You could start by incorporating two tempo run sessions and two tempo bikes sessions into your weekly training schedule. Or you might prefer to do a run and bike session back to back. Aim for 40-50minutes running and 60-90 minutes bike. Try not to favour one activity over another. It is likely that you are stronger in one or two disciplines than the others; always concentrate more on your weaker disciplines. It may be that it is hard for you to find somewhere to paddle and that this requires extra effort. If so, it is worth considering e.g. paddle-specific training camps and really working on technique and strength for that particular discipline for a specific block of time. Keep motivated. Make sure weaknesses become strengths, but that strengths do not become weaknesses.
You now have two free days left in your week. One of these should be a rest day or skill training day, and the other could be spent strength training and stretching. It is not essential to be a member of a gym, but it would be useful. During gym training you can develop muscular endurance, core body strength, flexibility and your all round conditioning.
Weight training exercises for muscular endurance are structured differently from those designed to build bulk in muscle fibres. Use light weights but complete many repetitions in multiple sets, and slowly.
For instance using a reasonably weight on a lat pull down machine can develop the shoulders and back for kayaking, use a. Do 3 sets with at least 20 repetitions in each set, maintaining control throughout. If you do not have the use of a gym then any exercise with your arms using your own body weight will have the same effect, for example pull-ups and press-ups.
NB: The most beneficial way of strength training for specialized activities is to simulate the specific action. Some weight machines will be more suitable than others. For instance, a leg press machine will simulate the braking action on a running decent, as well as strengthening the quads. To improve your core stability and muscular strength and balance for kayaking, try sitting balanced on a stability ball and use either a broom handle or weight bar to mimic the action of a paddle. (Make it harder by sitting on a large stability ball and raising your feet onto a small one. You will be amazed how difficult it is at first and how good a work out your stomach gets).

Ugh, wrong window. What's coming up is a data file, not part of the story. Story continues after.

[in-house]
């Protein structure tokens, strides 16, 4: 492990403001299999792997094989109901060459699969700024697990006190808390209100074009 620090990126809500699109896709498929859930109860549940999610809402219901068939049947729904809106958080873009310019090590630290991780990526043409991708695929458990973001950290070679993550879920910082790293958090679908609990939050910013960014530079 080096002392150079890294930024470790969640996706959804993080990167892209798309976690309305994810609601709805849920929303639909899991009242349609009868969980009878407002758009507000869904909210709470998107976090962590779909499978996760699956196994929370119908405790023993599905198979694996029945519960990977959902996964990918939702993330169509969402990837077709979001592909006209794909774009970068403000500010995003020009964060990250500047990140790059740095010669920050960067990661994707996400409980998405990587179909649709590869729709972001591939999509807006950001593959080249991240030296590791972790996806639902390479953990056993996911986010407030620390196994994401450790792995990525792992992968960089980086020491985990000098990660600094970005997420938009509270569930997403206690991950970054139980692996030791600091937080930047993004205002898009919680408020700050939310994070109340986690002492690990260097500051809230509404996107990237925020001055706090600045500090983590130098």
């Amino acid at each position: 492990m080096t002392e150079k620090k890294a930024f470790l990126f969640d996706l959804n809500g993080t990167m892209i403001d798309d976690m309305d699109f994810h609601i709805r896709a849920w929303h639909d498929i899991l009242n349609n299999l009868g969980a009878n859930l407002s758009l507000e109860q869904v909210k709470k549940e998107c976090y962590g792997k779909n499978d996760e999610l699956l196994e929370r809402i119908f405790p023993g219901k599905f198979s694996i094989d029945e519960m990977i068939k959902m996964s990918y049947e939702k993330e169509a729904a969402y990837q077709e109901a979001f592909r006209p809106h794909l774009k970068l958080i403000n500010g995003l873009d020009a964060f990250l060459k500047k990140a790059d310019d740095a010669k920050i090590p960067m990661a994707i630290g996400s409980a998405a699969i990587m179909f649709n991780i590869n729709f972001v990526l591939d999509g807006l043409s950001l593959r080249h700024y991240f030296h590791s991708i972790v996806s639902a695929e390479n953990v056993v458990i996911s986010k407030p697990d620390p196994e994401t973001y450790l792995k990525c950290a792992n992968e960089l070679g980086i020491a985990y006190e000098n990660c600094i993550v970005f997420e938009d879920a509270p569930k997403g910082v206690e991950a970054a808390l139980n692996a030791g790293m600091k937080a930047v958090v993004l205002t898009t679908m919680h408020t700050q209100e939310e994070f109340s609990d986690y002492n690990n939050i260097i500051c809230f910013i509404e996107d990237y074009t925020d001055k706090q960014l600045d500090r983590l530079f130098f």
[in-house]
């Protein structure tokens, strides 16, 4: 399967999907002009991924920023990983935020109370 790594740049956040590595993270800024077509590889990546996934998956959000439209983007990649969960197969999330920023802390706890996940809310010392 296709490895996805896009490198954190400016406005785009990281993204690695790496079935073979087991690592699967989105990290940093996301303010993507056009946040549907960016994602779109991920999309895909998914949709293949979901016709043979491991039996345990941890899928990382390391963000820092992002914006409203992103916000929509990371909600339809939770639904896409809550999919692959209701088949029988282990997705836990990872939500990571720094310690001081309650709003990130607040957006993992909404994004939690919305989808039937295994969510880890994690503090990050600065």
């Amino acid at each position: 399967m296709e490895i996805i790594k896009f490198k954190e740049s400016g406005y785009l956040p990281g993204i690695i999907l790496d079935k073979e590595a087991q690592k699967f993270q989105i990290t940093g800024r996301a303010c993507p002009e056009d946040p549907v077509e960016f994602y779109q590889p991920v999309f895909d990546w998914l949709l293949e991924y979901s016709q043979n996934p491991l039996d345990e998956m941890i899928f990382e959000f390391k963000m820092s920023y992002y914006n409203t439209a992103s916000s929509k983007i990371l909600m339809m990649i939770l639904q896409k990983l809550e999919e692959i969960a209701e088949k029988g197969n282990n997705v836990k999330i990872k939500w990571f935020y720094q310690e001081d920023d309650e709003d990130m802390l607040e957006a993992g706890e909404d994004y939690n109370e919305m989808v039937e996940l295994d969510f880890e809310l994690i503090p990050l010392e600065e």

Other good exercises are squats and lunges. These work both the fronts and the backs of your legs and increase your running and cycling power. These can be done at home whilst holding weights. Rowing and kayaking machines provide a great aerobic workout for all over body conditioning, and will also aid flexibility. The same is true when it comes to swimming and e.g. cross country skiing. The great thing about adventure racing is that you can pretty much justify any cross training.
The required skills depend on the race you have entered so firstly concentrate on the specific ones you will need. One of the most important skills to develop is obviously navigation. The easiest way to develop this is to attend a course or join a local orienteering club and go out on their evening training sessions. The biggest no-no in racing is stopping to look at the map, so get that out of your system on your training sessions!